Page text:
THEATER | A winking “Wizard of Oz” at the Orpheum


I’m sometimes asked what the worst play I’ve ever seen is, and I usually respond by describing a production of The Wiz put on by a group of students at a Harvard College dorm in 2002. The Wiz was written as a black version of The Wizard of Oz, but the cast of this particular production consisted almost entirely of white students—who had not made it to the Ivy League on the basis of their acting ability. I can see what they were thinking when they decided not to act black, but it’s difficult to fully convey the awkwardness of the moment when the actress playing Auntie Em (in my memory, she is blonde) stepped out on stage and exclaimed in precise diction, “Oh, chile! I do declare!”

The touring production at the Orpheum Theatre this weekend is The Wizard of Oz, not The Wiz—but the Dust Bowl is a long way from Broadway, and I imagine that if Dorothea Lange were to try to photograph this cast’s rendition of a hard-bitten life on the land, the resulting portaits would look like sepia-tinted versions of Steve Carrell’s beatifically optimistic face on the 40-Year-Old Virgin poster. That ain’t right, not no-how.

the wizard of oz, presented through march 28 at the orpheum theatre. for tickets ($23-$67) and information, see

Following the plot and, mostly, the dialogue of the 1939 film adaptation of L. Frank Baum’s 1900 novel, this production has Dorothy transported via tornado to the magical Land of Oz (actress Cassie Okenka gamely mimics being twisted about as the whirlwhind is projected on a scrim in front of her), taking out the Wicked Witch of the East and provoking the ire of a Western Witch played offhandedly by Pat Sibley, who director Nigel West seems to have told to act as though she’s in a Mel Brooks movie.

In fact, the whole production has the feel of a Mel Brooks movie—but with jokes that make Robin Hood: Men in Tights look like The Producers. (Enchanted fruit-flinging tree: “How do you like them apples?”) The performances are cartoonish, bleaching all the feeling out of Harold Arlen’s timeless songs. “Somewhere Over the Rainbow,” the first to be heard, sets the tone: whereas Judy Garland cut straight to the song’s heart of poignant longing, the happy-go-lucky Okenka presents “why, oh why can’t I” as a silly question that she seems to forget ever occurred to her even before the strings fade out. Most effective are Adam Jepsen, Peter Gosik, and especially Jesse Coleman as the Scarecrow, the Tin Man, and the Lion respectively. Gosik, charmingly costumed by Tim McQuillen-Wright, finds a touching steadfastness; and Coleman, playing it safe, simply channels Bert Lahr.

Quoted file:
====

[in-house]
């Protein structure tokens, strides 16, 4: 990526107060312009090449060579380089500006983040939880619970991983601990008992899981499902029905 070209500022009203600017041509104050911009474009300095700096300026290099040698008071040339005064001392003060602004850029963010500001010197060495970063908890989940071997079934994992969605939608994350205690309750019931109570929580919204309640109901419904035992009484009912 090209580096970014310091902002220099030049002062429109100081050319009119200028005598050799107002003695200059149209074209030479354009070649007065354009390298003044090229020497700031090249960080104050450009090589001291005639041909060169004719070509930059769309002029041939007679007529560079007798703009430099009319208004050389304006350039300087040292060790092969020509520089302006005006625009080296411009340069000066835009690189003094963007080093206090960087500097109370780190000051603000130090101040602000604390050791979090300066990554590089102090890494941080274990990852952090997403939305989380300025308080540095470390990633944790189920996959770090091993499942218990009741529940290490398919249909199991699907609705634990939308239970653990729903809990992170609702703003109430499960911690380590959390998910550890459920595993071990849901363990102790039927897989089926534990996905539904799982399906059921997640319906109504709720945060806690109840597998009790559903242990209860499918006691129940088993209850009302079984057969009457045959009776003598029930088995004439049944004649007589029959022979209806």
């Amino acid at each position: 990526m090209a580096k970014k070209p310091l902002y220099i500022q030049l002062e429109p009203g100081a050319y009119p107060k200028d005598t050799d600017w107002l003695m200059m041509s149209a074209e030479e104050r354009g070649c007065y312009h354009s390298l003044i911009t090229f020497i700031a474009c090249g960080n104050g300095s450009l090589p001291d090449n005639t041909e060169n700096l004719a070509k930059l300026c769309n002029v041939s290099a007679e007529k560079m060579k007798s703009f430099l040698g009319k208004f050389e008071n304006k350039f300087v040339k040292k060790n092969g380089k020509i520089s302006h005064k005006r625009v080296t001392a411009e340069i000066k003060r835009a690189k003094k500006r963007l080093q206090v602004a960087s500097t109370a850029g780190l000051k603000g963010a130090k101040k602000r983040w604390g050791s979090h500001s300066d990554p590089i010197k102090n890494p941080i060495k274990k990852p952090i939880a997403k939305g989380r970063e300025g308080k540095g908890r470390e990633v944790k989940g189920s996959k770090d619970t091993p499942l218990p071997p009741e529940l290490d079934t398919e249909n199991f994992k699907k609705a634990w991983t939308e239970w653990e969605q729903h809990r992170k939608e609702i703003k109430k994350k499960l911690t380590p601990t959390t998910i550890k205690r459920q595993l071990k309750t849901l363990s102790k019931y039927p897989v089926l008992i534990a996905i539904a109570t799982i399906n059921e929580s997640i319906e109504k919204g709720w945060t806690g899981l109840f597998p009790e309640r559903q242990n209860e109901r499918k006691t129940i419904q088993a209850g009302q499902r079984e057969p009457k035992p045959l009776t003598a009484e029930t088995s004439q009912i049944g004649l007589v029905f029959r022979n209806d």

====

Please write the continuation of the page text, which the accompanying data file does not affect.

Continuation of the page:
The production design, also by McQuillen-Wright, looks cheap (by Broadway standards, it probably was) and suffers from a disappointing lack of ambition. Whatever McQuillen-Wright’s budget, was it really the most he could do to give the Wizard a single basket to represent an entire hot air balloon? The basket descends from high above, and it seems no wonder the Wizard can’t control his balloon—to adjust its heat source, he’d have to shimmy up 30 feet of cable.

Following the Yellow Brick Road

I must, in honesty, report that the Friday night audience seemed well-pleased with the production’s straightforward rendering of the classic film as a paint-by-numbers Broadway musical—though only the patrons in the back of the venue awarded the production a standing ovation, making it the first traveling-musical performance in my memory where the opening night audience was non-unanimous in taking to its feet (The 101 Dalmatians Musical, unbelievably, included).

In the producers’ defense, the 1939 movie is a towering cinematic achivement, a convergence of talent and timing such as you’re lucky to get once in a century. Any stage production that tries too closely to ape it is bound to fall into the uncanny valley of resemblance so near, but yet so far, that it’s a little grotesque. (The musical “restores” a weird number called “Jitterbug” that was planned for the film but, fortunately for filmgoers, failed to make the final cut.) What can be done when a stage production takes a classic film as a starting point and inspiration rather than as a simple blueprint is currently on glorious display at the Guthrie in Kneehigh Theatre’s Brief Encounter.

As I was leaving the theater, I noticed a little girl in full Dorothy costume, complete with braids and ruby slippers. I’m sure she enjoyed the show, but though she probably doesn’t realize it, I thought, her life in the theater—wherever it may lead—is only going to get better from here on out. Oh, chile, I do declare it will.